The people who like your brand and your product the most are evangelists. They’re powerful promoters because the average person distrusts marketing but trusts the people they know. An organic recommendation does more for promoting a brand than a dozen ads, no matter how compelling you make those ads.
One way to empower those evangelists is to build out a referral network. You can leave it open to all of your visitors (and thus get bloggers the world over to promote you so they can make their own money), or you can keep it closed and invite specifically the best, most engaged customers you know. Sometimes the exclusivity can make more people engage more deeply with your brand just for the chance to be invited to the program.
Referral networks can incentivize referrals in a variety of ways. Whether it’s the traditional affiliate link with a monetary commission, a points-based system with prizes to redeem, a linear graph of benefits the user can earn as they refer more customers, or a more custom solution, they can all work very well. The main decision comes down to what your uses value the most out of their relationship with you. Sometimes it’s your product, and sometimes it’s money, but regardless, you need to provide it as a potent incentive.
4. Keep Customers Coming Back
How do you view the end of your sales funnel? When a user reaches the point of conversion, do you put them on hold, relegating them to ongoing support and little else? This is a mistake, and it’s a common mistake many brands make.
The truth is, the people who have already purchased from you are some of the most important people to target and reach with your marketing. These are people who have already proven their interest in your brand. You can keep these people engaged with marketing, to keep them aware of new developments, new options, and new methods they can use to support you.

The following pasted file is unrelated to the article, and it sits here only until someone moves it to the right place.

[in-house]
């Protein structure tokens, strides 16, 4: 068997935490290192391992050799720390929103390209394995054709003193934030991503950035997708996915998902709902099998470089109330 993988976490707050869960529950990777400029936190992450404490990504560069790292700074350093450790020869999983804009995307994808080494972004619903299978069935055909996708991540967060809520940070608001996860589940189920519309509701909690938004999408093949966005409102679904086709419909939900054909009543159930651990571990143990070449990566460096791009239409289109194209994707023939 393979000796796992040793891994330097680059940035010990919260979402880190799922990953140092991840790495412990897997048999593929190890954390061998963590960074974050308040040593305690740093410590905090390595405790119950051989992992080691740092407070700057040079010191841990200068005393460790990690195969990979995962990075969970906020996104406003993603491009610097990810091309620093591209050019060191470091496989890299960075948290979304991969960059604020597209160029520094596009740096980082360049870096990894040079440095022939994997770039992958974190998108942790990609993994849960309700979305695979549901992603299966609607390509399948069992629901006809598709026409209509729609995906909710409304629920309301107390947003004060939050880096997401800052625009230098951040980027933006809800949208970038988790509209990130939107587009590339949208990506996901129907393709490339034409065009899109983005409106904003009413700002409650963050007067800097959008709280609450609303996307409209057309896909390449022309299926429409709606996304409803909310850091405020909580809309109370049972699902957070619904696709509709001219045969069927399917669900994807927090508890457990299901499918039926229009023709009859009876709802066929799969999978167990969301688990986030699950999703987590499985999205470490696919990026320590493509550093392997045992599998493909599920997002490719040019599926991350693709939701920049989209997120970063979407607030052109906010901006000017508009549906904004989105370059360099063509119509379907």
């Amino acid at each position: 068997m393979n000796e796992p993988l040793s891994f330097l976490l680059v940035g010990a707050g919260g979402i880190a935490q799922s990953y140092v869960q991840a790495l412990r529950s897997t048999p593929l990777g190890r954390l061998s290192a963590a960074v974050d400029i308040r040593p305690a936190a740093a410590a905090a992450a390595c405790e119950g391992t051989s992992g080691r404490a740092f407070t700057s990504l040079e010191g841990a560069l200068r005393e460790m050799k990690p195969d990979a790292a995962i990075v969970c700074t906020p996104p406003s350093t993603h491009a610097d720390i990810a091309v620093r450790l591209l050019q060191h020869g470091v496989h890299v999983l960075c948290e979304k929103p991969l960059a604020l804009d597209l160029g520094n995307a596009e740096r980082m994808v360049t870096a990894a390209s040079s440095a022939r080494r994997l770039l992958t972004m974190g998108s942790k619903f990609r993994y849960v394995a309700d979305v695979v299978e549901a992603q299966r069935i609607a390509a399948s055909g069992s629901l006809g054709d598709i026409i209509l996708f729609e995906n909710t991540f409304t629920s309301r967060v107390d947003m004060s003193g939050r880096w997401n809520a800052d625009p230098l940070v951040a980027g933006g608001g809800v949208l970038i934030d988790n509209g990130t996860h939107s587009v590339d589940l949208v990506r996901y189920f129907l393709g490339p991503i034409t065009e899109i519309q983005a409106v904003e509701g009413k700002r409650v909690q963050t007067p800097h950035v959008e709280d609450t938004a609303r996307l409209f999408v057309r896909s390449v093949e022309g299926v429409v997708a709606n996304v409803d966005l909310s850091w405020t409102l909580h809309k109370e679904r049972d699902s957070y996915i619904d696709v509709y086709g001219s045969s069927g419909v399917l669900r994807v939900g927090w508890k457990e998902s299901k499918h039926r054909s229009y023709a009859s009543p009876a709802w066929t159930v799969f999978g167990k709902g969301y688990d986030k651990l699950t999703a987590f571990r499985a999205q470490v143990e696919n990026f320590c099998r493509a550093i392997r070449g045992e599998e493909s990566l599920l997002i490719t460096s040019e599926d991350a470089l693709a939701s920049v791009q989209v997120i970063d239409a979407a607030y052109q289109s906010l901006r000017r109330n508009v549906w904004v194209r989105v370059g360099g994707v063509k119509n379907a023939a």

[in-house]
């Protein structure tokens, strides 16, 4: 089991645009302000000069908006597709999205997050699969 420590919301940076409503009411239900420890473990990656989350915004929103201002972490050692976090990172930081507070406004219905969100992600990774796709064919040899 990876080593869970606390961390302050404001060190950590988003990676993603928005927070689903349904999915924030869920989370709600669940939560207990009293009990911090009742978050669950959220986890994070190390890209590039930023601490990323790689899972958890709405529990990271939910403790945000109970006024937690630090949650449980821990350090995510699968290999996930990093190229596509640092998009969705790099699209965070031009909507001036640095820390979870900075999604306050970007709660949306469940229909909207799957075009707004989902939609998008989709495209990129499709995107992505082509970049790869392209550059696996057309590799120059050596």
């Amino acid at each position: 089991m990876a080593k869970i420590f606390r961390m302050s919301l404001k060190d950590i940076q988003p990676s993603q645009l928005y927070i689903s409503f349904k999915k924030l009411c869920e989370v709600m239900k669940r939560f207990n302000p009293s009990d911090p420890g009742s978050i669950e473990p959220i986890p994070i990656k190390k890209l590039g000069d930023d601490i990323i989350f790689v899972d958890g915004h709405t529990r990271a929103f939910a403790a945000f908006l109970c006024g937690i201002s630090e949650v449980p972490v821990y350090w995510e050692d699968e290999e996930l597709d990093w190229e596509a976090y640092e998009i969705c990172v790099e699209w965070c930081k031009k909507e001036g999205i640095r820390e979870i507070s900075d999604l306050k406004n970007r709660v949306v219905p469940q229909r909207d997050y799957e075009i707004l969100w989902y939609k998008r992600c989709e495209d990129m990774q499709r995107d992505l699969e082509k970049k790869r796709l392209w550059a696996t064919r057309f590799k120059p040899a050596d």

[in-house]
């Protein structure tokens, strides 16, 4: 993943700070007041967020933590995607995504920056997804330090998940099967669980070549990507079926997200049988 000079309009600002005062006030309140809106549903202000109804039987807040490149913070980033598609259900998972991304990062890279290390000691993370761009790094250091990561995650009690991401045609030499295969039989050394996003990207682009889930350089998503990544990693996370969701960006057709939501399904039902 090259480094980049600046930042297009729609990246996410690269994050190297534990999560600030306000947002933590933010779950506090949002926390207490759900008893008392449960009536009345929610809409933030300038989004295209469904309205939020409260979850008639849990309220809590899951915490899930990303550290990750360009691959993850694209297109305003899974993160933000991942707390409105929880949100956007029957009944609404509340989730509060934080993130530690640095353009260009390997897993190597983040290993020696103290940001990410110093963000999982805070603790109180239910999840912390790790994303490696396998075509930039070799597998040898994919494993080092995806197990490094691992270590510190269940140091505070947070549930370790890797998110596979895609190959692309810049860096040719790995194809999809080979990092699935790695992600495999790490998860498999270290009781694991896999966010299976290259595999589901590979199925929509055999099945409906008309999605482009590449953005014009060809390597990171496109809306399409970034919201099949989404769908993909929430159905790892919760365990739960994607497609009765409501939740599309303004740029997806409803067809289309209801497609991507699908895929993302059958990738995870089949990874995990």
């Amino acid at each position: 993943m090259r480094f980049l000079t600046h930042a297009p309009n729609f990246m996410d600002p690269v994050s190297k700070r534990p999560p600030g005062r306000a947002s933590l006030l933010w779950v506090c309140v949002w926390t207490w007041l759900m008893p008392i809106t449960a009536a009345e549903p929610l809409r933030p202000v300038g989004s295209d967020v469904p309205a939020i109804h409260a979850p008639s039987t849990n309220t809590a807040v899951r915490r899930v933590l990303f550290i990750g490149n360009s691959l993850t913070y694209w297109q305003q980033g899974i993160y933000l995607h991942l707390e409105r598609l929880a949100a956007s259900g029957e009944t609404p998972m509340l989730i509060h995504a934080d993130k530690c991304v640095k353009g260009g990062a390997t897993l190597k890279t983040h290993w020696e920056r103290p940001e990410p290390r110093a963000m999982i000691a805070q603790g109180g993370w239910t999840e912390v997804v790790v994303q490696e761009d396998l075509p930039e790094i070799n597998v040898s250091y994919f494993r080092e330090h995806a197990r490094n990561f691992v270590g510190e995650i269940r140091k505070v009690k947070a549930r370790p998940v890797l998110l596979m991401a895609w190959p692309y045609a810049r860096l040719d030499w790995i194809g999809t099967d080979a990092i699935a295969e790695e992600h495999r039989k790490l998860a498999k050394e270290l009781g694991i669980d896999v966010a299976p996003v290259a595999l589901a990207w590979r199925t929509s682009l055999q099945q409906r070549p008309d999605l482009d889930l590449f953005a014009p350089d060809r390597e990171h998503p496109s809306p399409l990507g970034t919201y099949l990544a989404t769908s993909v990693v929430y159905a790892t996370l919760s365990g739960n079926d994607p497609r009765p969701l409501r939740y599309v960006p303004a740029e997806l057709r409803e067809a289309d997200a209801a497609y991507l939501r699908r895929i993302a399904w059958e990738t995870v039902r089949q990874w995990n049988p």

Some of these people won’t come back to buy again. Some will. Some of them will ignore your marketing, and others will become evangelists. The fact is, you’ll see a significant increase in sales just by developing a system to message them and engage with your previous customers.
5. Make Use of Retargeting/Remarketing
Many people use the terms retargeting and remarketing interchangeably, myself included. The truth is, there’s a difference between them, though they both embody the same concept.
The concept is reaching people who are already interested in you, rather than people who might not otherwise know or care about you. People who made a purchase already, people who added items to a cart but didn’t pull the trigger, people who clicked on an ad but didn’t make a purchase; they’re all people who expressed an interest in your brand, and who may be a better audience to target than the broad list of people who simply match a demographic list in your analytics.